For simplicity, the closed pores in rocks are assumed to be spherical and homogeneously distributed. Therefore, the rock can be divided into several units that arranged uniformly periodic and each unit is composed of rock matrix and spherical pore inclusion in it, as shown in Figure 1. According to the research needs, We can take 1/2 unit cell, 1/4 unit cell or 1/8 unit cell as a representative of the microscopic geometry unit [10], without considering gravity.

Under a certain depth, pressure is generated in closed pores inside the rock because of the initial in-situ stress. However, in the actual study, it is difficult to know this pressure, and it is difficult to obtain a specific pore pressure in the rock in the laboratory. This paper considers using equivalent stress field method, using high-strength cement to simulate rock matrix, and doping spherical hard rubber particle in it. Since the thermal expansion coefficient of hard rubber cement is much greater than rock, the gas pressure of the pore inclusion in the rock can be replaced by thermal stress generated by the temperature rise in the cement.

3. Thermal Stress Analysis of Hard Rubber Particle Inclusion

This section obtains the relationship between thermal stress of hard rubber inclusion and pressure of the spherical holes by analyzing the stress of thick-walled ball. Assuming that the radius of the pore is small enough with respect to the unit cell, it can be simplified as thick-walled sphere model with internal pressure, as shown in Figure 2.

Figure 1. The simplified model of rock contains a spherical pore inclusion.

Figure 2. Equivalent model of thick-walled ball with internal pressure.

3.1. Analysis of Thick-Walled Ball

Assuming that the outer diameter of the thick-walled ball is b, and the inner diameter is a, the internal pressure is p_{1}, and external pressure is zero. Stress, strain and displacement at any point can be obtained according to reference [11]:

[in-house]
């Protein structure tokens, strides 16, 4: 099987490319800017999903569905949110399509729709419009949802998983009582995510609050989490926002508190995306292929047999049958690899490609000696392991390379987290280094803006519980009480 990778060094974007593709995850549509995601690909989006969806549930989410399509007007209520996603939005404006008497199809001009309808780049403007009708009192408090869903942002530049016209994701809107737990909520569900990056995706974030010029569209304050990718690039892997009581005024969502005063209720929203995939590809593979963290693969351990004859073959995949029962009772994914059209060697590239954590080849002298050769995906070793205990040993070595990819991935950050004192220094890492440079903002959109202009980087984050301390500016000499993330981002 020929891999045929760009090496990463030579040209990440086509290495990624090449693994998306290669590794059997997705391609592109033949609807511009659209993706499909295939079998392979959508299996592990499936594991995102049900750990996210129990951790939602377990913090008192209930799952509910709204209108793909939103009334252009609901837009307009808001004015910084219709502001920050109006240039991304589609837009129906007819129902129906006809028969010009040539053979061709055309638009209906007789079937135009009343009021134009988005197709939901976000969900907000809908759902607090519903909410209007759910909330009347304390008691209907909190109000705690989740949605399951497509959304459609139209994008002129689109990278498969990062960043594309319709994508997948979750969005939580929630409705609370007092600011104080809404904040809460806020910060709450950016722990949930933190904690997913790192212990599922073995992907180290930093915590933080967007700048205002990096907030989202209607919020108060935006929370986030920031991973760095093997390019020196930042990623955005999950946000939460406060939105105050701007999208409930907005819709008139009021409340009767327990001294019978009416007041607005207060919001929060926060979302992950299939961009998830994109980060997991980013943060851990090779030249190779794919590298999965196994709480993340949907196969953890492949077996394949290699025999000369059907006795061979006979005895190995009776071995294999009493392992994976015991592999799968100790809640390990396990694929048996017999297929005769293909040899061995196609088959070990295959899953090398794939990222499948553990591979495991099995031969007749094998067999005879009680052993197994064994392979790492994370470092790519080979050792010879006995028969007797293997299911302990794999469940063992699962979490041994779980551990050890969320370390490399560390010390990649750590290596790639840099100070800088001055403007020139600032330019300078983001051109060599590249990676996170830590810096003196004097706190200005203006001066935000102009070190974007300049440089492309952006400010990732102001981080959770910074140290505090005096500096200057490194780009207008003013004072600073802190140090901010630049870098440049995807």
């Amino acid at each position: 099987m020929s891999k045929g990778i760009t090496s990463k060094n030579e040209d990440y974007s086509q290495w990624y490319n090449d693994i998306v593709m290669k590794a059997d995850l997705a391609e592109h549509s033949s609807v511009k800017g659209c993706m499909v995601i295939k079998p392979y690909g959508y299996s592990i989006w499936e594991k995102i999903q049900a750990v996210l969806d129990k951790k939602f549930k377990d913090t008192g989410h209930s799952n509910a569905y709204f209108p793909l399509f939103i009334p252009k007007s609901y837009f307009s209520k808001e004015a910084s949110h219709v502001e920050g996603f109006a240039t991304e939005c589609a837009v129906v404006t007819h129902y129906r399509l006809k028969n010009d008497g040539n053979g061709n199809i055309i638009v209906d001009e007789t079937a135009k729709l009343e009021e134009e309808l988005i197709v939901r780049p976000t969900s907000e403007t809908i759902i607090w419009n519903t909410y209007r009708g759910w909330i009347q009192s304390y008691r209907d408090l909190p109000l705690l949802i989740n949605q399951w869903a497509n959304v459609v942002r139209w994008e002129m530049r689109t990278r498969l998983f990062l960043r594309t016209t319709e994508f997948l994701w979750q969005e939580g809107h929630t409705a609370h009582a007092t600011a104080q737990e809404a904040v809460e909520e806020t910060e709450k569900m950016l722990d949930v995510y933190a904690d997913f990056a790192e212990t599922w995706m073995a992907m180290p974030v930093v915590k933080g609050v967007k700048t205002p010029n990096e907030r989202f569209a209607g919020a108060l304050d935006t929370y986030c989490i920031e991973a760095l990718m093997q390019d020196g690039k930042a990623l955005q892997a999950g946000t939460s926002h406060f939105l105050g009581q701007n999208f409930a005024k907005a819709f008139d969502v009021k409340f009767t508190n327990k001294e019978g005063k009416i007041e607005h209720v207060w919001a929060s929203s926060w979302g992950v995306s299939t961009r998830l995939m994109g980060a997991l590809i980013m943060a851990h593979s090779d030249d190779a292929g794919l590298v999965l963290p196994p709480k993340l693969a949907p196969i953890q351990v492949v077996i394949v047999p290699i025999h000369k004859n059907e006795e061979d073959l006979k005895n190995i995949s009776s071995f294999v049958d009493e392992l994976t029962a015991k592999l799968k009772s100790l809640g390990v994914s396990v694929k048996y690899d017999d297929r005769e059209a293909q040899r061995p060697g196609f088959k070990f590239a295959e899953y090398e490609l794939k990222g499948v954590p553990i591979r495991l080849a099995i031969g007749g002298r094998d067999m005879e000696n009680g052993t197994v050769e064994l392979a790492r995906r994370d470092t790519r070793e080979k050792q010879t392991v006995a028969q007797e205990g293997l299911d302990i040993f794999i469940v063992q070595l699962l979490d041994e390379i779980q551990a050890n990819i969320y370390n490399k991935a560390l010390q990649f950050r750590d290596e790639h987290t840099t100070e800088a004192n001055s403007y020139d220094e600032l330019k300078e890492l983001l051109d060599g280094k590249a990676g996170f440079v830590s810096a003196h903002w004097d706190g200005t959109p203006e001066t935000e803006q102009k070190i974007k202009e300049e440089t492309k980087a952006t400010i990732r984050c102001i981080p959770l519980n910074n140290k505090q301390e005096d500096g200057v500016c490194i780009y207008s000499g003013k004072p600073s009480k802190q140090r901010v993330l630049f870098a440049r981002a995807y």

${\sigma}_{r}=\frac{{a}^{3}\left({r}^{3}-{b}^{3}\right)}{{r}^{3}\left({b}^{3}-{a}^{3}\right)}{p}_{1}$ (1)

${\sigma}_{\theta}=\frac{{a}^{3}\left(2{r}^{3}+{b}^{3}\right)}{2{r}^{3}\left({b}^{3}-{a}^{3}\right)}{p}_{1}$ (2)

$u=\frac{1}{E\left({b}^{3}-{a}^{3}\right)}\left[\left(1-2\mu \right){a}^{3}{p}_{1}r+\frac{1+\mu}{2{r}^{2}}{a}^{3}{b}^{3}{p}_{1}\right]$ (3)

where ${\sigma}_{r}$ and ${\sigma}_{\theta}$ are the radial and tangential normal stress of the thick-walled ball, and u is the displacement component, E and $\mu $ is the elastic modulus and Poisson’s ratio of matrix.

The inner wall displacement components of thick-walled ball are:

${u}_{a}=\frac{\left(1-2\mu \right){a}^{4}{p}_{1}+\frac{1}{2}\left(1+\mu \right)a{b}^{3}{p}_{1}}{E\left(-{a}^{3}+{b}^{3}\right)}$ (4)

where u_{a} is the inner wall displacement component of thick-walled ball.

For a is small enough, Equation (4) can be simplified as:

${u}_{a}=\frac{1+\mu}{2E}a{p}_{1}$ (5)

3.2. Analysis of Spherical Rubber Particle Inclusion

Replace the cavity in the thick-walled ball in 3.1 with hard rubber particles of the same geometry. Make the temperature rise ∆T, and remove the outside matrix, the change in volume caused by temperature changes of the hard rubber ball is:

$\Delta {V}_{1}=s\times \Delta T\times {V}_{0}$ (6)

where s and $\Delta {V}_{1}$ are the volume expansion coefficient and volume increment of hard rubber when there is no external constraint.

Because the volume expansion coefficient of rock is far less than hard rubber, the volume expansion of rock matrix is ignored. Put the spherical hard rubber particle which has already expanded back into the pore, then it will be subjected to the external stress ${p}_{2}$ applied by the matrix, and volume change of the inclusion will be:

$\Delta {V}_{2}=-{p}_{2}/{K}_{1}\times \left({V}_{0}+\Delta {V}_{1}\right)$ (7)

where ${K}_{1}$ indicates the bulk modulus of hard rubber, $\Delta {V}_{2}$ is the volume increment of spherical hard rubber particle due to external constraint caused by the surrounding matrix.

The total volume increment of spherical particles of hard rubber is $\Delta {V}_{m}=\Delta {V}_{1}+\Delta {V}_{2}$, namely: